Being known as the guy that called Oracle evil in a blog post, I feel I gotta comment on today’s announcement that Oracle is buying Sun Microsystems for 7.4 billion US dollars. As you can imagine, I’m not very optimistic.
What does the deal really mean to the Open Source Java community? Isn’t this just business as usual? And wouldn’t we be worse off if Big Blue would have bought Sun a couple of weeks back?
As you might have guessed, I would have preferred IBM to buy Sun for many reasons. Perhaps the main thing is that I feel IBM has been embracing open source, whereas Oracle hasn’t. It makes all the difference. Let’s hope Oracle sees the light and doesn’t screw up everything Java!
The Sun assets at stake:
Development Tools: NetBeans
Middleware: OpenSSO, Glassfish, MySQL, Java Hotspot JVM, Java Real Time System
Consumer Technology: OpenOffice, JavaFX / JavaFX Mobile
I’ll try to describe what I think is a likely outcome of the assets above by comparing them to Oracle’s current product line and let’s see how bad this actually can get…
Sun NetBeans vs Oracle JDeveloper
This is easy – no one uses JDeveloper, and it would surprise me if Oracle didn’t bite the bullet and ditch JDeveloper for NetBeans which has become a really good (the best?) IDE recently.
Sun OpenSSO vs Oracle Access Manager
There will be no point for Oracle to invest any money in OpenSSO when they already have a good offering in their Fusion middleware suite. OpenSSO is toast.
Sun Glassfish vs Oracle Weblogic
Oracle has a stronger app server in Weblogic than Glassfish is. I think that Glassfish will be put to the axe. Quickly. Oracle is not known for giving away software and they will only open source software that is needing life support. Some recent examples include TopLink and ADF Faces.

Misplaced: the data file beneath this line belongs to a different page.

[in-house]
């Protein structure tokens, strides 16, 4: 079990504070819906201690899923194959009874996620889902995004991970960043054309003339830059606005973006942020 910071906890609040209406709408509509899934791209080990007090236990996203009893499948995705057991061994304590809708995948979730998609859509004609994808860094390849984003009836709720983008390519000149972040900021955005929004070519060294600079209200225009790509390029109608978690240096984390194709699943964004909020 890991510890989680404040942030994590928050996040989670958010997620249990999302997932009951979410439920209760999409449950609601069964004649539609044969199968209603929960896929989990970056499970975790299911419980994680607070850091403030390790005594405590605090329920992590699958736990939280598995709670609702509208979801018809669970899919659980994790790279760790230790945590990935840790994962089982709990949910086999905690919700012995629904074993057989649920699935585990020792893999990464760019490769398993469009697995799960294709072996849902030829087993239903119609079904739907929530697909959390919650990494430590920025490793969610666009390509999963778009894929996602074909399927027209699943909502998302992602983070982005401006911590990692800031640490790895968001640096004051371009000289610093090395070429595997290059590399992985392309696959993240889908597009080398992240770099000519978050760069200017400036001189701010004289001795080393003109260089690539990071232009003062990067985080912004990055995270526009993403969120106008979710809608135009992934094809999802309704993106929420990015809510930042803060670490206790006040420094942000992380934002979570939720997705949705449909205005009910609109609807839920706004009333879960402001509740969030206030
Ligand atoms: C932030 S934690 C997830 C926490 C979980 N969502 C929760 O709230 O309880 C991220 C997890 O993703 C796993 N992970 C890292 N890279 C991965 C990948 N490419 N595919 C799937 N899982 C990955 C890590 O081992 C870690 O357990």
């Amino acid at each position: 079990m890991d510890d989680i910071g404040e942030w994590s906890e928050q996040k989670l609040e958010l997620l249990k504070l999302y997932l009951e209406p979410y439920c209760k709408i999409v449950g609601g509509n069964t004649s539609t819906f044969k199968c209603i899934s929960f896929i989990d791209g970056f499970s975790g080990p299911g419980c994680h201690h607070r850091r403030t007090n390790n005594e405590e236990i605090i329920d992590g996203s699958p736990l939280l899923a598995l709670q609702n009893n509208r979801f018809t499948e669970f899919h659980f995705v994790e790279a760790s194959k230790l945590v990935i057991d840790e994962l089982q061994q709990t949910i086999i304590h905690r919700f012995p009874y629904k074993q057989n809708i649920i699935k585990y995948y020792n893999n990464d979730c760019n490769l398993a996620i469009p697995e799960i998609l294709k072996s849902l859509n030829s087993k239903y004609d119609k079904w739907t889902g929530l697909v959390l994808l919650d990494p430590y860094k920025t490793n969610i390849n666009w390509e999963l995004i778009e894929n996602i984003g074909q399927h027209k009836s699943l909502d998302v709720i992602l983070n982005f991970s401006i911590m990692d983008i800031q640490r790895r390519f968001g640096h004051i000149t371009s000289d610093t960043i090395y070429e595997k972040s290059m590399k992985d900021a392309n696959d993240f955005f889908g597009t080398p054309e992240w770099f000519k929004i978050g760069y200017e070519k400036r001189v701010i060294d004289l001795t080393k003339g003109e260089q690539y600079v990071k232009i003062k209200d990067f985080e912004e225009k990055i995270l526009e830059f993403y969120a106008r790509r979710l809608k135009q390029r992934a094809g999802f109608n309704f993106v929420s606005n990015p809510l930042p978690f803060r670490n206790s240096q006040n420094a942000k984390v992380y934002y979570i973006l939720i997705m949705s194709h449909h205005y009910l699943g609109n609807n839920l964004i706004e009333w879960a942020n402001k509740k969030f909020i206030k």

Sun MySQL vs Oracle RDBMS
I think this is _the_ most obvious: MySQL is TheirSQL now and also R.I.P.
Sun Java Hotspot vs Oracle JRockit
Being the cynical person I am, I think Oracle can kill two birds with one stone here. One might think that Oracle would merge the two VM efforts into one, but the result might not be what you think. Let’s just assume that Oracle takes the good stuff from JRockit and puts it into the Hotspot JVM reference implementation. Is this a likely scenario? Hell no. Oracle is in the software business to make money, and if you want to run a production-grade Java Server VM, then you will have to get it from Oracle for a fee. By doing this they also effectively kill Terracotta, the only viable contender to Oracle Coherence. See, Terracotta will not run on JRockit… The consumer JVM will be named Sun JVM. Oracle will of course keep the Java Real Time VM as it’s profitable business.
OpenOffice, JavaFX / JavaFX Mobile
Oracle’s track-record in building consumers applications is, well, not great. Anyone that’s ever tried to install an Oracle product knows what I’m talking about. So I don’t think OpenOffice will survive either. On the other hand Larry may want to keep pushing it just to be a thorn in Microsoft’s side… As for JavaFX, it doesn’t really stand a chance versus Adobe – its too little, and too late. Oracle knows this and will kill it. Quietly.
So, is this good for anyone at all? Yes. Oracle and Microsoft. Everyone else loses. IBM is in a really awkward situation and JavaOne this year may be the ultimate funeral service for (free) open source Java.
Keep in mind that when Oracle says open they generally mean open standards whereas when IBM and Sun says open they generally mean free open source software.
I’ll close with a few Larry Ellison quotes from the conference call:
“Java is the foundation of the Oracle Fusion middleware and its the second most important software asset we’ve ever acquired.”
“We acquired BEA because they had the leading Java virtual machine”